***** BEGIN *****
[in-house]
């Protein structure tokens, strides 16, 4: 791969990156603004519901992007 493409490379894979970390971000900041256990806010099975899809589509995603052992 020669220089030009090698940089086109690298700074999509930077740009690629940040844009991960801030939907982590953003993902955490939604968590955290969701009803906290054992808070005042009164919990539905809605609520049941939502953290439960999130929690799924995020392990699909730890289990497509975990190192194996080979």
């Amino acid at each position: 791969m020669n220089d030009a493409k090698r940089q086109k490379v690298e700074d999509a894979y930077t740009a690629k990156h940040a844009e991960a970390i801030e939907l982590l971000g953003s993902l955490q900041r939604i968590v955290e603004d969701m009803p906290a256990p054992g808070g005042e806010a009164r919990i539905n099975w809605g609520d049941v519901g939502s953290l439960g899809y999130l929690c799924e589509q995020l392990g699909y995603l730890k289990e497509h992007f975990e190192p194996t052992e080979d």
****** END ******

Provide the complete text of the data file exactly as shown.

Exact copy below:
[in-house]
């Protein structure tokens, strides 16, 4: 791969990156603004519901992007 493409490379894979970390971000900041256990806010099975899809589509995603052992 020669220089030009090698940089086109690298700074999509930077740009690629940040844009991960801030939907982590953003993902955490939604968590955290969701009803906290054992808070005042009164919990539905809605609520049941939502953290439960999130929690799924995020392990699909730890289990497509975990190192194996080979």
């Amino acid at each position: 791969m020669n220089d030009a493409k090698r940089q086109k490379v690298e700074d999509a894979y930077t740009a690629k990156h940040a844009e991960a970390i801030e939907l982590l971000g953003s993902l955490q900041r939604i968590v955290e603004d969701m009803p906290a256990p054992g808070g005042e806010a009164r919990i539905n099975w809605g609520d049941v519901g939502s953290l439960g899809y999130l929690c799924e589509q995020l392990g699909y995603l730890k289990e497509h992007f975990e190192p194996t052992e080979d």